May 29, 2001
The Ames Astrogram — 7
Safety & Research
Ames sends hardware to International Space Station
The second set of space hardware from Ames completed its journey to the International Space Station (ISS) on the space shuttle Endeavour recently. Launch occurred on April 19 from Florida’s Kennedy Space Center. This hardware is the last part of a suite of radiation-measuring dosimeters known as the passive dosimeter system (PDS), which will serve as a flexible and easy-to-use radiation monitor inside the ISS. The PDS, which will be available for use by any researcher, also will serve as a useful complement to existing dosimeters used for routine ISS operations. Endeavour carried the remaining PDS hardware, which includes 12 plastic nuclear track detector assemblies (PNTDs). “The PNTDs provide a unique capability to measure the dose of high-energy particles, which can interact with living organisms,” said Robert Jackson, PDS payload manager in Ames’ Space Projects Division. “Monitoring radiation exposure is important both to crew health and to future scientific research on the ISS.” Each PNTD assembly consists of PNTD stacks and holders. The stacks are thin sheets of CR 39 polycarbonate plastic with clear Lexan covers for protection. The CR 39 plastic is similar to material used for some eyeglass lenses. The stacks are inserted into a Nomex cloth-and-aluminum holder that attaches to the other type of dosimeters, known as thermoluminescent detectors, or TLDs. The PNTDs will be co-located with the TLDs during dose accumulation. The holder keeps the PNTD stacks aligned with each other. As heavy charged ions pass through the PNTDs, the surface becomes pitted with tiny craters. After the detectors are returned to Earth, the plastic is etched to enlarge the craters. After counting the craters, technicians will analyze their shapes and sizes with a microscope. This information is used to improve the accuracy of the radiation dose recorded by the other type of dosimeters and to improve the estimate of the radiation’s biological effects. The PNTDs are important in determining the energy spectrum of the radiation absorbed by the TLDs. ERIL Research Company, San Rafael, CA provided the PNTDs and will analyze them after they are returned to Earth on the STS-105 mission later this year. Understanding the radiation environment on the ISS should help scientists explain experimental results that otherwise might be unaccounted for. The radiation measurements can help scientists determine whether a given effect is due to microgravity, radiation or another factor. The PDS will be part of NASA’s laboratory support equipment and will be available to life science investigators from the space station’s international partners. Space shuttle Discovery carried the first part of the PDS – the TLDs and electronic reader– to the International Space Station in early March. TLDs contain calcium sulfate crystals that absorb energy from incident ionizing radiation. This process steadily increases the energy level of the electrons in the crystal. After an astronaut aboard the ISS places the dosimeter into the electronic reader, a component inside the reader heats the crystals. As they are heated, the crystals emit a glow of light proportional to the amount of radiation to which they were exposed. A photomultiplier tube in the reader measures this glow. The reader then stores the measured dose on a memory card that can be returned to Earth for further analysis. After the crystals have emitted all the stored energy, they are ready to begin accumulating another dose and the TLD is ready to be reused. The TLDs will remain onboard the ISS indefinitely to support a variety of future life sciences experiments. The entire passive dosimeter system will be used to measure radiation as part of the DOSMAP experiment, which is being conducted by the NASA Human Research Facility on the ISS. Ames has led NASA efforts to verify and certify the dosimeters for safety, and to package them in one of four transport containers, which resemble soft insulated lunch bags. Three kits, each holding TLDs, a reader and associated power and data cables, were carried to the ISS on STS-102. The recent mission took the final kit, which includes 12 PNTDs and 2 memory cards for the TLD reader. “The successful use of this suite of radiation monitoring dosimeters will mark the conclusion of its development and its transition to routine use of the system to provide radiation measurements for a variety of experiments in the ISS,” Jackson said.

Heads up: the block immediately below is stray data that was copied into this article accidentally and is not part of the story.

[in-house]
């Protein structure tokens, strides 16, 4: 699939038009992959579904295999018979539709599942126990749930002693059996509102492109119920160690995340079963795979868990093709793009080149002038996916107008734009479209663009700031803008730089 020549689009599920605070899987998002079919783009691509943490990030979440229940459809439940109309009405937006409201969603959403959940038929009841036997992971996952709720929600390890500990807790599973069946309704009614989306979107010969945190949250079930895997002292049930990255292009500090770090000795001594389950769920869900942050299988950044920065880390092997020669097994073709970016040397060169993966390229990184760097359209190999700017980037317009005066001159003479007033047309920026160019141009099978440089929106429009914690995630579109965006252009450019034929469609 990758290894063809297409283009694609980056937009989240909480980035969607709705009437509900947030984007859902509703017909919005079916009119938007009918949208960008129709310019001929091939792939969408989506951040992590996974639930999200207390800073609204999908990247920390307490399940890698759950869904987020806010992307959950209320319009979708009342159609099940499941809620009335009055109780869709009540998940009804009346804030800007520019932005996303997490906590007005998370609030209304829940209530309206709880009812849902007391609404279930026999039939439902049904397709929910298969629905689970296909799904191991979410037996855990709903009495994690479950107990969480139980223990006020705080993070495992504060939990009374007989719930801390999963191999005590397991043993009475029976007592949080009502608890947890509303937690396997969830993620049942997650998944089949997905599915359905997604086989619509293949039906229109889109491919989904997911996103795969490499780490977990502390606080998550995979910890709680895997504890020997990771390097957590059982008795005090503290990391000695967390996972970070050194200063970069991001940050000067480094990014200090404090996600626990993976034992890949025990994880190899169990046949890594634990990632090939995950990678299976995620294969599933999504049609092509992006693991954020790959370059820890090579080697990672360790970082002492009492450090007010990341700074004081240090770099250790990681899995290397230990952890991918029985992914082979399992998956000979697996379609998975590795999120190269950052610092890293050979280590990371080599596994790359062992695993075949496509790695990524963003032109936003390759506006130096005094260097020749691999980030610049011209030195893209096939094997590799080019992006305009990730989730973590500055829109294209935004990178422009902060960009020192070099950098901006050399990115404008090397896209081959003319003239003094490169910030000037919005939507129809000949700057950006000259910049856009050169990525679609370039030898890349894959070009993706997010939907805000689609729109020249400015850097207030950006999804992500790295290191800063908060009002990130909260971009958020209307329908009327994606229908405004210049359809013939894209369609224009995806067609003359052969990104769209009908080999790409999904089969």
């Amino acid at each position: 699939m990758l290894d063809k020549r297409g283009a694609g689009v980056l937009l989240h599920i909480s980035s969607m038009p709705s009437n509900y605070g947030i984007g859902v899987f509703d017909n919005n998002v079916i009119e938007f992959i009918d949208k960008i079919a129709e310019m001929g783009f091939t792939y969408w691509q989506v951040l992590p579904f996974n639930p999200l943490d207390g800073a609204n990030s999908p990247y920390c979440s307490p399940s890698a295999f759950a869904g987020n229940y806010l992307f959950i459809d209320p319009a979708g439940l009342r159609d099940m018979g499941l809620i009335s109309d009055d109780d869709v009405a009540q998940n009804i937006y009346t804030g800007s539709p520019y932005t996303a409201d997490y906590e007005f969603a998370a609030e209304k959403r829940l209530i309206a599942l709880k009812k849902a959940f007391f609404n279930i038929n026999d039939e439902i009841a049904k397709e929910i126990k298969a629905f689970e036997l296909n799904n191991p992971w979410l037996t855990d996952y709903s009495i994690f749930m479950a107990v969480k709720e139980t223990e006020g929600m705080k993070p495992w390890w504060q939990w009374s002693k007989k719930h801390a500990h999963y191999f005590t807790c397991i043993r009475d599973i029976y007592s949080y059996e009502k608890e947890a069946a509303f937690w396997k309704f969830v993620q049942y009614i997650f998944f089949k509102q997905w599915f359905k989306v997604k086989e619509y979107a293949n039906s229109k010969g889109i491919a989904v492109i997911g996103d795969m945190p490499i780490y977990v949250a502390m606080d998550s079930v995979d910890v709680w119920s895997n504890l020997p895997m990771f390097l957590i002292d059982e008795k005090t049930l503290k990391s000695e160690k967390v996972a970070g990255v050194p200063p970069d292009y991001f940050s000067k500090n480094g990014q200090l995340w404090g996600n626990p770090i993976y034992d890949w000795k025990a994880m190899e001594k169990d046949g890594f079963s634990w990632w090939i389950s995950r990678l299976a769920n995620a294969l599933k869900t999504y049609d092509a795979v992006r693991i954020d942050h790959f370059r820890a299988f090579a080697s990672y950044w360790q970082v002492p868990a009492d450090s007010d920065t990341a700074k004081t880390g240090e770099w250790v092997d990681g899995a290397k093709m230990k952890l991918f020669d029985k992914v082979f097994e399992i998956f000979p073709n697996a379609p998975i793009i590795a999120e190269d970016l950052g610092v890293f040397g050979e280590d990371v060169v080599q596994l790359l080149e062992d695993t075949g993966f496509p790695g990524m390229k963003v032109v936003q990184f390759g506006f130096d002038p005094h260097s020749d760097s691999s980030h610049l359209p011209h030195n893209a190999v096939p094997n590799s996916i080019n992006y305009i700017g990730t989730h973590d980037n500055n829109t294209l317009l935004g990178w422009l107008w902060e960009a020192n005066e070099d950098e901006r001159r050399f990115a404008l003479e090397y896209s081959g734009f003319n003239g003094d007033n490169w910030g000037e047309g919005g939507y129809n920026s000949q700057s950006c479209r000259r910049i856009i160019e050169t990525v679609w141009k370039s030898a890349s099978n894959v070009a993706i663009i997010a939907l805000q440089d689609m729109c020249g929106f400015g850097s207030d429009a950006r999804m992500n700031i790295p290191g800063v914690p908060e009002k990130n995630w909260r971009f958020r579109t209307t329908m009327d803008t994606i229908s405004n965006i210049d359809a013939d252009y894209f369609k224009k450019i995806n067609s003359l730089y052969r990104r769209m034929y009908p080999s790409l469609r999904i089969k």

This feature is one in a series intended to inform the Ames community about facets of Ames’ safety and health programs.